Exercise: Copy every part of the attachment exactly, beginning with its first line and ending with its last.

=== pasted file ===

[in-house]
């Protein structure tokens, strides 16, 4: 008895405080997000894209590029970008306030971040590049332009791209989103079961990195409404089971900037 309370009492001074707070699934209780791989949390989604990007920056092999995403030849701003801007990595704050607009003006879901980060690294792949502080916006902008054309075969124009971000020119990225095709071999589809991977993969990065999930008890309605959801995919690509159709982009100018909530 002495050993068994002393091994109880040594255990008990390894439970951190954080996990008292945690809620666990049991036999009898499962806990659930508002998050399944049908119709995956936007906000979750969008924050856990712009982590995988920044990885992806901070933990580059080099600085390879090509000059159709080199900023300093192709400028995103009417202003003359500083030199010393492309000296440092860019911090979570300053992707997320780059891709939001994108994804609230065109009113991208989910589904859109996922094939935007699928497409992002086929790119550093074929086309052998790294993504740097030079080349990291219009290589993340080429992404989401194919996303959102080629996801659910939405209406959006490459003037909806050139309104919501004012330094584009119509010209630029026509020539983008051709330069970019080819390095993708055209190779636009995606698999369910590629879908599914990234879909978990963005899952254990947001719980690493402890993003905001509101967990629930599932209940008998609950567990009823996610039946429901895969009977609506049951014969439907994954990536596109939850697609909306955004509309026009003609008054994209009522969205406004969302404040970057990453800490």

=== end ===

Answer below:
[in-house]
């Protein structure tokens, strides 16, 4: 008895405080997000894209590029970008306030971040590049332009791209989103079961990195409404089971900037 309370009492001074707070699934209780791989949390989604990007920056092999995403030849701003801007990595704050607009003006879901980060690294792949502080916006902008054309075969124009971000020119990225095709071999589809991977993969990065999930008890309605959801995919690509159709982009100018909530 002495050993068994002393091994109880040594255990008990390894439970951190954080996990008292945690809620666990049991036999009898499962806990659930508002998050399944049908119709995956936007906000979750969008924050856990712009982590995988920044990885992806901070933990580059080099600085390879090509000059159709080199900023300093192709400028995103009417202003003359500083030199010393492309000296440092860019911090979570300053992707997320780059891709939001994108994804609230065109009113991208989910589904859109996922094939935007699928497409992002086929790119550093074929086309052998790294993504740097030079080349990291219009290589993340080429992404989401194919996303959102080629996801659910939405209406959006490459003037909806050139309104919501004012330094584009119509010209630029026509020539983008051709330069970019080819390095993708055209190779636009995606698999369910590629879908599914990234879909978990963005899952254990947001719980690493402890993003905001509101967990629930599932209940008998609950567990009823996610039946429901895969009977609506049951014969439907994954990536596109939850697609909306955004509309026009003609008054994209009522969205406004969302404040970057990453800490």